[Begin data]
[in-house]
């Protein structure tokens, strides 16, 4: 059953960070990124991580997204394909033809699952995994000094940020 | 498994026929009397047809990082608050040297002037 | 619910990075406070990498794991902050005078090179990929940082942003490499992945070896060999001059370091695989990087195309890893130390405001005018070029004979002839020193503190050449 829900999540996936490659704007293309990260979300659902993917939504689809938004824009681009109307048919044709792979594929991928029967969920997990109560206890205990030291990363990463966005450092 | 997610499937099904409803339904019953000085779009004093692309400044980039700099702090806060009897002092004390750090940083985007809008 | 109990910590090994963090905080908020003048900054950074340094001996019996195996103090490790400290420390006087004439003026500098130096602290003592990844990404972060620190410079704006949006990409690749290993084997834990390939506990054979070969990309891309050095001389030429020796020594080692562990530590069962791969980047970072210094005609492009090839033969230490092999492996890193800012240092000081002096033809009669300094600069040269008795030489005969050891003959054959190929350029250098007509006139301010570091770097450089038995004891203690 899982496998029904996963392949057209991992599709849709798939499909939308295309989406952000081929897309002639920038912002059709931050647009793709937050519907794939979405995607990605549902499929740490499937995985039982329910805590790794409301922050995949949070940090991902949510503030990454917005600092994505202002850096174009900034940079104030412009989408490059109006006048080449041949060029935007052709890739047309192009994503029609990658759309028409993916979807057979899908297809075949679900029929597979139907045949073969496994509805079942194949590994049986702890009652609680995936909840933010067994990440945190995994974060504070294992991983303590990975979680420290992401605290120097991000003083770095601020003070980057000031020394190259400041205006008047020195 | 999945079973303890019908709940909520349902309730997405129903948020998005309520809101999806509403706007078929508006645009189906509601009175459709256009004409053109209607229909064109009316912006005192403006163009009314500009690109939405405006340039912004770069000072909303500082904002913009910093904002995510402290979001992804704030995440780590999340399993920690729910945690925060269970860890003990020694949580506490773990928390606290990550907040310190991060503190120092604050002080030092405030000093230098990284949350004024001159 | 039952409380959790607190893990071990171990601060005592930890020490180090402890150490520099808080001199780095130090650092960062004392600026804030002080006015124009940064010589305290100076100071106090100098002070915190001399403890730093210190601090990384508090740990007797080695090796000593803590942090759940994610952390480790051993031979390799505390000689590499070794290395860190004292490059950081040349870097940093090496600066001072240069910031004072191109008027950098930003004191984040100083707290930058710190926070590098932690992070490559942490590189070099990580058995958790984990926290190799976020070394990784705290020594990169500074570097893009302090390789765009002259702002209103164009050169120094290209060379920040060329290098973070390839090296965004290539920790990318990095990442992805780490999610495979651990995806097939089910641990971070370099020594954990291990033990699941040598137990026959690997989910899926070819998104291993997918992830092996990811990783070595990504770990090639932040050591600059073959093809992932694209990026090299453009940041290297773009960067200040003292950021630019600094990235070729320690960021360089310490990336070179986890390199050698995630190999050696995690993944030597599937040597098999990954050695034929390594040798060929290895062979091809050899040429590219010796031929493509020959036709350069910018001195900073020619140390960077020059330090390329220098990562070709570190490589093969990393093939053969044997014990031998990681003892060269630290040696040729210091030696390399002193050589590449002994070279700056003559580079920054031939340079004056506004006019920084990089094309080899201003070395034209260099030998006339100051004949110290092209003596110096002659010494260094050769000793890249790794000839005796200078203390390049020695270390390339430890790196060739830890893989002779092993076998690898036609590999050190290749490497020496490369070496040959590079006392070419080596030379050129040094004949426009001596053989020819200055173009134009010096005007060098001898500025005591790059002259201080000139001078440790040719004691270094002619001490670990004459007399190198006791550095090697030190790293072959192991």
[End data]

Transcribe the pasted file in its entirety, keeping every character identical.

[in-house]
């Protein structure tokens, strides 16, 4: 059953960070990124991580997204394909033809699952995994000094940020 | 498994026929009397047809990082608050040297002037 | 619910990075406070990498794991902050005078090179990929940082942003490499992945070896060999001059370091695989990087195309890893130390405001005018070029004979002839020193503190050449 829900999540996936490659704007293309990260979300659902993917939504689809938004824009681009109307048919044709792979594929991928029967969920997990109560206890205990030291990363990463966005450092 | 997610499937099904409803339904019953000085779009004093692309400044980039700099702090806060009897002092004390750090940083985007809008 | 109990910590090994963090905080908020003048900054950074340094001996019996195996103090490790400290420390006087004439003026500098130096602290003592990844990404972060620190410079704006949006990409690749290993084997834990390939506990054979070969990309891309050095001389030429020796020594080692562990530590069962791969980047970072210094005609492009090839033969230490092999492996890193800012240092000081002096033809009669300094600069040269008795030489005969050891003959054959190929350029250098007509006139301010570091770097450089038995004891203690 899982496998029904996963392949057209991992599709849709798939499909939308295309989406952000081929897309002639920038912002059709931050647009793709937050519907794939979405995607990605549902499929740490499937995985039982329910805590790794409301922050995949949070940090991902949510503030990454917005600092994505202002850096174009900034940079104030412009989408490059109006006048080449041949060029935007052709890739047309192009994503029609990658759309028409993916979807057979899908297809075949679900029929597979139907045949073969496994509805079942194949590994049986702890009652609680995936909840933010067994990440945190995994974060504070294992991983303590990975979680420290992401605290120097991000003083770095601020003070980057000031020394190259400041205006008047020195 | 999945079973303890019908709940909520349902309730997405129903948020998005309520809101999806509403706007078929508006645009189906509601009175459709256009004409053109209607229909064109009316912006005192403006163009009314500009690109939405405006340039912004770069000072909303500082904002913009910093904002995510402290979001992804704030995440780590999340399993920690729910945690925060269970860890003990020694949580506490773990928390606290990550907040310190991060503190120092604050002080030092405030000093230098990284949350004024001159 | 039952409380959790607190893990071990171990601060005592930890020490180090402890150490520099808080001199780095130090650092960062004392600026804030002080006015124009940064010589305290100076100071106090100098002070915190001399403890730093210190601090990384508090740990007797080695090796000593803590942090759940994610952390480790051993031979390799505390000689590499070794290395860190004292490059950081040349870097940093090496600066001072240069910031004072191109008027950098930003004191984040100083707290930058710190926070590098932690992070490559942490590189070099990580058995958790984990926290190799976020070394990784705290020594990169500074570097893009302090390789765009002259702002209103164009050169120094290209060379920040060329290098973070390839090296965004290539920790990318990095990442992805780490999610495979651990995806097939089910641990971070370099020594954990291990033990699941040598137990026959690997989910899926070819998104291993997918992830092996990811990783070595990504770990090639932040050591600059073959093809992932694209990026090299453009940041290297773009960067200040003292950021630019600094990235070729320690960021360089310490990336070179986890390199050698995630190999050696995690993944030597599937040597098999990954050695034929390594040798060929290895062979091809050899040429590219010796031929493509020959036709350069910018001195900073020619140390960077020059330090390329220098990562070709570190490589093969990393093939053969044997014990031998990681003892060269630290040696040729210091030696390399002193050589590449002994070279700056003559580079920054031939340079004056506004006019920084990089094309080899201003070395034209260099030998006339100051004949110290092209003596110096002659010494260094050769000793890249790794000839005796200078203390390049020695270390390339430890790196060739830890893989002779092993076998690898036609590999050190290749490497020496490369070496040959590079006392070419080596030379050129040094004949426009001596053989020819200055173009134009010096005007060098001898500025005591790059002259201080000139001078440790040719004691270094002619001490670990004459007399190198006791550095090697030190790293072959192991």